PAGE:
until after the death of the life tenant. The temporary taxing
order, entered upon the
Page 278 U. S. 490
testator's death, is made solely to ensure that the tax so
deferred will be paid when ultimately assessed. The requirement may
be satisfied by depositing with the state either approved
securities or cash. In either event, the income collected from the
security prior to the time when the tax becomes payable is
accounted for to the executor, and, after the tax has been paid,
the securities or cash remaining on deposit will be accounted for
to him. By applying the applicable rate to the full value of that
which comes into enjoyment, and not exacting payment of the tax
until then, a just result is sought. For the definitive assessment
of the contingent remainder and the payment of the tax thereon are
postponed to the same date. The due process clause places no
restriction on a state as to the time at which an inheritance tax
shall be levied or the property valued for purposes of such tax.
Compare Cahen v. Brewster, 203 U.
It is claimed that the tax violates the equal
protection clause. One contention is that it unjustifiably
discriminates between contingent and vested remainders in that the
value of the life estate is first deducted in assessing the latter.
It is true that an exact equivalency is not always achieved,
because the tax is graduated according to the value of the
remainder. But, since the payment of the tax is postponed until the
termination of the life estate, the present value of the tax will
tend to approximate what it would have been if vested remainders
had been given to the same persons and in the same shares that
eventually go to the contingent remaindermen -- assuming, of
course, that the same rate of interest is used in making the
calculation of both the present value of the tax and the present
value of the future estate. It is true also that there is not an
exact equivalency, since life tenants do not die at the precise
termination of their expectancies. But this uncertainty underlies
the taxation of all future interests, vested
Page 278 U. S. 491
or contingent, wherever the tax is laid separately in respect to
life estates and remainders. The uncertainty is unavoidable unless
the state concludes to postpone laying the tax upon the remainders
until they come into enjoyment, a course which it is not obliged to
pursue. Moreover, there are differences between vested and
contingent remainders which justify classification in imposing
inheritance taxes. Compare Stebbins v. Riley, 268 U.
, 268 U. S. 141
268 U. S. 143
Billings v. Illinois, 188 U. S. 97
Board of Education v. Illinois, 203 U.
; Beers v. Glynn, 211 U.
; Keeney v. Comptroller of New York,
222 U. S. 525
Several other reasons are urged why the statute
should be held obnoxious to the equality clause. It is said that,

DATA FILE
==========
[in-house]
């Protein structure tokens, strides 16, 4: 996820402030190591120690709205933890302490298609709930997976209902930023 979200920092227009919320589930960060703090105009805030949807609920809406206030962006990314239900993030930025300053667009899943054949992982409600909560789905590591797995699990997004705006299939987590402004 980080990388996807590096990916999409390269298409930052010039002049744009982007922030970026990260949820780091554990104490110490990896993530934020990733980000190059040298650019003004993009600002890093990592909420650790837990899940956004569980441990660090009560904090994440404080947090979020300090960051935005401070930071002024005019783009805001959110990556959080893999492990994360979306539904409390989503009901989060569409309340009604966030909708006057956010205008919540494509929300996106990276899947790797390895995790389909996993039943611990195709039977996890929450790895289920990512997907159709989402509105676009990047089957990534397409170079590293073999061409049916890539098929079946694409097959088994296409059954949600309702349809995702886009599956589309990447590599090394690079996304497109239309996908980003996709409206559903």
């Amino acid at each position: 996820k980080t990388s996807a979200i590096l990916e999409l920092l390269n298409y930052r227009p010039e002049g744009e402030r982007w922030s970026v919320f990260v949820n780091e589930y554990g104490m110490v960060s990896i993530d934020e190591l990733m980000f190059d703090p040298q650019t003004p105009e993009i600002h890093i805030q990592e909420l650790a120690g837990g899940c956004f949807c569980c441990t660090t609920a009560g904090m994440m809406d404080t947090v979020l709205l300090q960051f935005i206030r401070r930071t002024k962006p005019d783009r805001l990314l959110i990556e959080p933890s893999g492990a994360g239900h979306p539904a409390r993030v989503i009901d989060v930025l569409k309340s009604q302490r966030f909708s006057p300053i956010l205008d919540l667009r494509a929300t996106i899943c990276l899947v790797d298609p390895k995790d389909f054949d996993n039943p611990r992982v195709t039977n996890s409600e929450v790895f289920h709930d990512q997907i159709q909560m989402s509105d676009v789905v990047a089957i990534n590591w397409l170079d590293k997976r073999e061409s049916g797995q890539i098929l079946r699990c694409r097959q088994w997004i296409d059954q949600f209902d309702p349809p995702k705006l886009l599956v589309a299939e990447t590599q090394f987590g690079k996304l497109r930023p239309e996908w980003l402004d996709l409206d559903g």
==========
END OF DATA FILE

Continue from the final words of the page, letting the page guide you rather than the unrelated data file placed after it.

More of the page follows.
the tax being graduated according to amounts, there will result
from the use of mortality tables discrimination between members of
the same class. It is urged that, since the tax is not collected
until the termination of the life estate, a more perfect equality
would be achieved by assessing the tax on the value of the
remainder, after deducting the value of the life estate, and
allowing interest to the state for the actual known period during
which the tax was withheld. The fact that a better taxing system
might be conceived does not render the law invalid. As was said in
Metropolis Theater Co. v. Chicago, 228 U. S.
, 228 U. S.
"To be able to find fault with a law is not to demonstrate its
invalidity. . . . The problems of government are practical ones,
and may justify, if they do not require, rough accommodations --
illogical, it may be, and unscientific."
Further, it is said that postponing payment of the tax will
prove burdensome, because it involves giving security to ensure the
deferred payment, and that, where the security is given by the
deposit of cash, the income earned thereon will probably be less
than would have been earned if the money had been otherwise
employed. To all such objections it may be answered that minor
Page 278 U. S. 492
hardships are incidents of every system of taxation, and do not
render the legislation obnoxious to the Federal Constitution.
American Tank Car Corp. v. Day, 270 U.
Whether the state's power to tax the privilege of taking by will
or descent property within its jurisdiction is in any way limited
by the Fourteenth Amendment has not been argued. As we are of
opinion that none of the objections urged can be sustained, we have
no occasion to consider that question. Compare Stebbins v.
Riley, 268 U. S. 137
268 U. S.
* See also State Railroad Tax Cases, 92 U. S.
, 92 U. S. 612
Bell's Gap R. Co. v. Pennsylvania, 134 U.
; Merchants' & Manufacturers' Nat. Bank v.
Pennsylvania, 167 U. S. 461
167 U. S. 464
Magoun v. Illinois Trust & Savings Bank, 170 U.
; Travelers' Insurance Co. v.
Connecticut, 185 U. S. 364
Beers v. Glynn, 211 U. S. 477
211 U. S. 485
Citizens' Telephone Co. v. Fuller, 229 U.
, 229 U. S. 331
Northwestern Mut. Life Insurance Co. v. Wisconsin,
247 U. S. 132
247 U. S. 137
247 U. S. 141
Maxwell v. Bugbee, 250 U. S. 525
250 U. S. 543
Southern Ry. Co. v. Watts, 260 U.
, 260 U. S.